Women discuss ups and downs of running a business
WAIKAPU — Melanie Marrero, co-owner of award-winning Maui Brewing Co., has enjoyed a good deal of success in the business world, but that has come with tackling some of its harsh realities, including letting go of employees.
It’s hard “to say goodbye to staff, when you know you are affecting their lives,” she told a group of 50, mostly female, audience members during a panel discussion Friday at the King Kamehameha Golf Club.
The decisive moment came at a “very early point in time” of her and her husband’s business, which started in 2005, she said. She had to sit down and think about what she was doing.
And she told herself: “If I can’t do that, I can’t be a business owner.”
“It’s difficult,” Marrero said during “A Woman’s Place Is . . . “ — a panel discussion featuring female business owners and leaders from across the state organized by the Maui Business Brainstormers. The event was held in conjunction with American Business Women’s Day, a nationally recognized day to honor and reflect on the contributions of women business owners and working women in the United States.
Marrero and her husband and business partner, Garrett, were honored earlier this year as the national Small Business Persons of the year by the U.S. Small Business Administration. Maui Brewing Co. began as a seven-barrel brewpub in Kahana with SBA financing. Now, it’s based in Kihei and is the state’s largest craft beer producer.
She said she has enjoyed making craft beer more widely known.
“We really changed, I think, the way people on the island and the state looked at what is craft beer,” Marrero said.
Her “biggest pleasure” is seeing “the enjoyment of people” who come into the brewpubs and take photos of chalkboard beer menus.
“It brings me joy,” she said.
Moderator Jay April asked Marrero about the most important lesson she’s learned in business. She said that she couldn’t pick one. As business owners, she and her husband are “learning lessons every day.”
“You have to be constantly evaluating how you can be better,” she said.
April asked panelists about experiencing any challenges of being a woman doing business in Hawaii.
Debbie Finkiewicz, president of Maui Closet Co. in Kahului, said she has “been blessed” that she has been respected in her field, even if she sometimes works in a more male-dominated business where hard hats and boots are the norm.
She noted that she had to get a contractor’s license for her business and was the only female in the class.
Finkiewicz said that since she has been installing and working with cabinetry and other home fixtures, her knowledge of the business and the installation work is like “common sense” to her.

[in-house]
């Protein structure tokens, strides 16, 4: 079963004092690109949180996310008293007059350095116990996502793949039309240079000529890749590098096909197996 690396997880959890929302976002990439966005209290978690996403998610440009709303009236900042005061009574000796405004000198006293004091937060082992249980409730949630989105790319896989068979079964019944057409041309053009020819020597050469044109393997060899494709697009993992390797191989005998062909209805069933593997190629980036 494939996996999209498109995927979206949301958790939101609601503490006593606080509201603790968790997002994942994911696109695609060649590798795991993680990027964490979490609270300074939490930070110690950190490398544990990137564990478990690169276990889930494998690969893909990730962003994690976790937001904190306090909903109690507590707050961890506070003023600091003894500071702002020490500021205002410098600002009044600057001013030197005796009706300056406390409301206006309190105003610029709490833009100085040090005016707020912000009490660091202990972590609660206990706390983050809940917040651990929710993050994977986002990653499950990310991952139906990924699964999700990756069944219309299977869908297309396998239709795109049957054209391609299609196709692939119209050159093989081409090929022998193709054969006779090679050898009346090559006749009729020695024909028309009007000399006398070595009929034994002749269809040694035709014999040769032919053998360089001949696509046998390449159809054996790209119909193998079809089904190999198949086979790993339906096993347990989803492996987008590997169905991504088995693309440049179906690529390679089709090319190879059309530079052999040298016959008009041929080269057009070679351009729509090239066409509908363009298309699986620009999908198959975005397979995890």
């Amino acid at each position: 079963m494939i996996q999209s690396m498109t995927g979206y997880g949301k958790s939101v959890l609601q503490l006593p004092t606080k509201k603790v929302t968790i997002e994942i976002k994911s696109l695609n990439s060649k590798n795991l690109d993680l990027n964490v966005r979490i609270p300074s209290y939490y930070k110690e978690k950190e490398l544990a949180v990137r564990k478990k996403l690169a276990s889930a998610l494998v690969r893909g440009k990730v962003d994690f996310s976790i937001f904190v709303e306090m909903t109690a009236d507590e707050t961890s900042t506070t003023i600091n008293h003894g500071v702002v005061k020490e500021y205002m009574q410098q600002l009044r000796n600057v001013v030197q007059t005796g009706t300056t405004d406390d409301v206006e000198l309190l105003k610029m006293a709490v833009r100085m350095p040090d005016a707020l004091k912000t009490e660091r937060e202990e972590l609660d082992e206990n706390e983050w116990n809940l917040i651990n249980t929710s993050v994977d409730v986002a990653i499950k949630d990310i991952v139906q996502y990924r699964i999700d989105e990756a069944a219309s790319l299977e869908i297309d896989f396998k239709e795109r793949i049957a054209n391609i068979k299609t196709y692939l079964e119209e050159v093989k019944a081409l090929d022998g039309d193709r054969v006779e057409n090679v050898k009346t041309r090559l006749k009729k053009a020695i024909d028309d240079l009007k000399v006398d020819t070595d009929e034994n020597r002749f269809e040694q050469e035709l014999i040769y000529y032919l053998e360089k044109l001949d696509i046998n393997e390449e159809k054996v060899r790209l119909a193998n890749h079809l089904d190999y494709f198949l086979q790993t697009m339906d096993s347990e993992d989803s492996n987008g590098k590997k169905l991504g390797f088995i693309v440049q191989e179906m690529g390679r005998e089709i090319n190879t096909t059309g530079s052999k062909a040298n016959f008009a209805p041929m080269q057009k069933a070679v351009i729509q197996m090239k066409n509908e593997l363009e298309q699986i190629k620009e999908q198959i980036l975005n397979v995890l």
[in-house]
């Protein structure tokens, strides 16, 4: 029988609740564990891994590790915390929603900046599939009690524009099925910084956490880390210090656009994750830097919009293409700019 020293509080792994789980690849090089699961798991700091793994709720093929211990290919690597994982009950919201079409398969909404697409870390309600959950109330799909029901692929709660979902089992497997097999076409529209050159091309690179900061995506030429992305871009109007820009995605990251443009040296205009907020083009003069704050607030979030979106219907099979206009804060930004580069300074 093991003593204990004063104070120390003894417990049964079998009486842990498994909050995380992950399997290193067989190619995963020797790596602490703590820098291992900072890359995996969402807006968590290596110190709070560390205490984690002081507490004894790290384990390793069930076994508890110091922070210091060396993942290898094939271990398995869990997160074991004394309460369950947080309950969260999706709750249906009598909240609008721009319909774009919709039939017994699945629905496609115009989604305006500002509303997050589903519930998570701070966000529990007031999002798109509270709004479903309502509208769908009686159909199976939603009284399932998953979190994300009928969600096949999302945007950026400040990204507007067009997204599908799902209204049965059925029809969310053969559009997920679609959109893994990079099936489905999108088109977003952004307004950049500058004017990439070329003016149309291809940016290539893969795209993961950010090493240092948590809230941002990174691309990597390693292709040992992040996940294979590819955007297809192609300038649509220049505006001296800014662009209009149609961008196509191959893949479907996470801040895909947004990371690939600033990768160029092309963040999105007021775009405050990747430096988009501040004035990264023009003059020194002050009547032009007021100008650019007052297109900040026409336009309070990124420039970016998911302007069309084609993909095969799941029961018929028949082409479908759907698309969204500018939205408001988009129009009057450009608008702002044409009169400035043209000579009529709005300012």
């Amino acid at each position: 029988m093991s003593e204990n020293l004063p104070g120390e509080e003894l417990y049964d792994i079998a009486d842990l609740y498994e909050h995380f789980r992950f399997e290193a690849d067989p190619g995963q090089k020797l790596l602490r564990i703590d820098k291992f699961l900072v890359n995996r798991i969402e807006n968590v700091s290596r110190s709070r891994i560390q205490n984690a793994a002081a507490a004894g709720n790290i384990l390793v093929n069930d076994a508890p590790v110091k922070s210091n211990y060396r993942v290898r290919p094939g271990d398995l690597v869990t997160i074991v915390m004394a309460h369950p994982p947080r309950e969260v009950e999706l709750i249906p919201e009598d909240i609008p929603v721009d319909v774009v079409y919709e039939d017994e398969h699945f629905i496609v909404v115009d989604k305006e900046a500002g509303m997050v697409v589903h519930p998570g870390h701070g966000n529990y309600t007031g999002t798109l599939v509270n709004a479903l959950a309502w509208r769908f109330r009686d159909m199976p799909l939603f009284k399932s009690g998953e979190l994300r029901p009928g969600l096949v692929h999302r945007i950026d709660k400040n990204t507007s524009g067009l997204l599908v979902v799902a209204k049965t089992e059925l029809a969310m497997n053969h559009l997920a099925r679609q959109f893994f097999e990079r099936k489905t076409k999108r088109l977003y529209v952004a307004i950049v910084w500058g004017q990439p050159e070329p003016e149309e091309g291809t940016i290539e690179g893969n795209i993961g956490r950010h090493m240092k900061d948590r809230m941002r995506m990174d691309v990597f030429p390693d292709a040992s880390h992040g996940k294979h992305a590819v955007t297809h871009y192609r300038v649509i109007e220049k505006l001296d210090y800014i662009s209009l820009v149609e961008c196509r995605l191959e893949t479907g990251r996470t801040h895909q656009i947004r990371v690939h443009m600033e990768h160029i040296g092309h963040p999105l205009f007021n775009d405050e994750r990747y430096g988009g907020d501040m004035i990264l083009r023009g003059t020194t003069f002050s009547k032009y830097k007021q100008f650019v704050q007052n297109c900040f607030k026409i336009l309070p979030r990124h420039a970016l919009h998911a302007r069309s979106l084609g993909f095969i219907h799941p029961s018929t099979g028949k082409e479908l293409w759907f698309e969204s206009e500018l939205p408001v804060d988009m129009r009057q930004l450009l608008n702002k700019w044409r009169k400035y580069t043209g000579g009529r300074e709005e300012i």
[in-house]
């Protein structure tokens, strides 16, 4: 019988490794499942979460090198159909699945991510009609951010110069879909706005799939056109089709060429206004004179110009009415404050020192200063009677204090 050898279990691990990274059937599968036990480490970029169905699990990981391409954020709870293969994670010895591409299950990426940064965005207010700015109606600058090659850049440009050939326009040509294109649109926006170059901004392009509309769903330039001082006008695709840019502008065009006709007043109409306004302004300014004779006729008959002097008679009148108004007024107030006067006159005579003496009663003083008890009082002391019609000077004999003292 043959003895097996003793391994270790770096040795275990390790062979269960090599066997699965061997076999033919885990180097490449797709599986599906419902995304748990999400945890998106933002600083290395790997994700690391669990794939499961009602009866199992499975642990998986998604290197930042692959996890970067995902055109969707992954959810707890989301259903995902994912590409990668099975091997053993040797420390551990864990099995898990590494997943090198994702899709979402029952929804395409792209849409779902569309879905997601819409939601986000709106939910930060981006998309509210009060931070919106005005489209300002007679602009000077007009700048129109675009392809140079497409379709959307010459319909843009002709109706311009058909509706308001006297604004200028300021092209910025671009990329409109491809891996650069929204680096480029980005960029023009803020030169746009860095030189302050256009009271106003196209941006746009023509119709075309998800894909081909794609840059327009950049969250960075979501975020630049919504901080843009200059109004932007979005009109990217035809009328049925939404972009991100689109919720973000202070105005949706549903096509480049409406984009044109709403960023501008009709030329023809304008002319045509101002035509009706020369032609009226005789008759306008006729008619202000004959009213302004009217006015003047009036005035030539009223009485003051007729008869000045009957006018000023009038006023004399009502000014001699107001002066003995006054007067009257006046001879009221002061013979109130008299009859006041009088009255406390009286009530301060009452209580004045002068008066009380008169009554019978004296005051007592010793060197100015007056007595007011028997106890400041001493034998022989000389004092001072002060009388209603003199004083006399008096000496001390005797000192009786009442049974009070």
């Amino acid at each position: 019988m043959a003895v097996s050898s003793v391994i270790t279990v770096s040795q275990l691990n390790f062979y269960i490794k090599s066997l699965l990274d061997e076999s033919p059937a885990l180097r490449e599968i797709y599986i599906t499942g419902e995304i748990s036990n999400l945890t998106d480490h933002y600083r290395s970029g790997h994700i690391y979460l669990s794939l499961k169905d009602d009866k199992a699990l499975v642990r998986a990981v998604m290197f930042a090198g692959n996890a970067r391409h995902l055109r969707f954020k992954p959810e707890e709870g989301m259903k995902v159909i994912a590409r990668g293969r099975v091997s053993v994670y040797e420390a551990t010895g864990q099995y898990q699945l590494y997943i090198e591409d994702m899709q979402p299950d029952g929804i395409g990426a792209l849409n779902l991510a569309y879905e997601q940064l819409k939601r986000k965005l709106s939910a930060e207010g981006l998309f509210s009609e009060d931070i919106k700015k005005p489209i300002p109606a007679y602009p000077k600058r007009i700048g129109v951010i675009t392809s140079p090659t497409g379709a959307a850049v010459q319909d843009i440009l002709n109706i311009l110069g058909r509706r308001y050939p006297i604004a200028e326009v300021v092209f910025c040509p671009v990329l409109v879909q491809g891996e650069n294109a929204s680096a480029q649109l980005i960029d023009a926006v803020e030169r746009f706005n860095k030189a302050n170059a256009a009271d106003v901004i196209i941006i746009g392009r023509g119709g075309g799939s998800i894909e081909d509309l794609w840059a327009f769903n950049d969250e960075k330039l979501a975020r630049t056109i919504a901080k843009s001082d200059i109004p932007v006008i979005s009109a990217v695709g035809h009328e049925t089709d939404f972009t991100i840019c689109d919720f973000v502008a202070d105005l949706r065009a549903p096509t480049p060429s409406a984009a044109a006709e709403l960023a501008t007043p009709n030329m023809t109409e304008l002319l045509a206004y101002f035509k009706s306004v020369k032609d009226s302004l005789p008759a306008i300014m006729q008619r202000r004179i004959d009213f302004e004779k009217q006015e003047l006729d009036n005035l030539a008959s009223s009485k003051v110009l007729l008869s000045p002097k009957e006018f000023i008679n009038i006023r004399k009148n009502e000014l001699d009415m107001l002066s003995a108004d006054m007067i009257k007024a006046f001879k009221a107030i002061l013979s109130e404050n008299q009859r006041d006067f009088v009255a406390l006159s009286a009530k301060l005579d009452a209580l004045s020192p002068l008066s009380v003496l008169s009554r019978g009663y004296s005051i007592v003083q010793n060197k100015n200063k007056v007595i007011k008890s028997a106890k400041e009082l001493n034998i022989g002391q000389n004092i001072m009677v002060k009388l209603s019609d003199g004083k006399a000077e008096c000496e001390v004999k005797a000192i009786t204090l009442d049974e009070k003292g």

So when she points out that something may just be a 16th of an inch off, her current installation staff members — who are all males — “are pretty shocked I can do that.”
Mylen Fe Yamamoto, who invented Cropsticks (bamboo chopsticks with a built-in rest), said that while she’s mostly been accepted as a business owner, there was an experience that caught her off guard.
She and a male colleague were at a trade show, scrambling for packing material after the show was done. The colleague went to look for the material and said someone would provide it but there would be a charge. Then Yamamoto went out to look for material and managed to get some for free.
The colleague told her, “You’re a pretty girl, that’s why you could get it for free.”
“That shocked me,” Yamamoto recalled.
She turned it into a “teaching moment” for the colleague who learned that gender actually did not play a role in obtaining the free materials.
Yamamoto, who was born and raised on Oahu and splits time between Oahu and Los Angeles, has a talent management company, CliqueNow. Her line of eco-friendly chopsticks was featured on ABC’s “Shark Tank.” On the program, aspiring entrepreneurs pitch their ideas to investors, but Yamamoto didn’t get a deal.
As for giving advice to a woman wanting to have her own business, Judy Capertina of Haole Girl Island Sweets on Kauai said, “You have to love what you do.”
“You cannot walk into being a business owner with the mindset, it’s a job. It’s not, it’s your life,” she said.
Capertina, who helped open the Grand Wailea on Maui as a chocolatier, has worked at various hotels across the nation and has been featured on the Food Network.
She said that an aspiring entrepreneur should find a mentor or someone who is the best in the business and work under his or her tutelage.
“You suck them dry with every information you can get,” she said.
A second panel of businesswomen also was featured. Panelists include Gladys Coelho Baisa, a former Maui County Council member and a former executive director at Maui Economic Opportunity; Diane Haynes Woodburn, publisher of Maui No Ka ‘Oi magazine; Susie Thieman, executive director of Lokahi Pacific on Maui; and Leslie Malulani Shizue Miki of Abundant Life Natural Foods of Hawaii island.
* Melissa Tanji can be reached at firstname.lastname@example.org.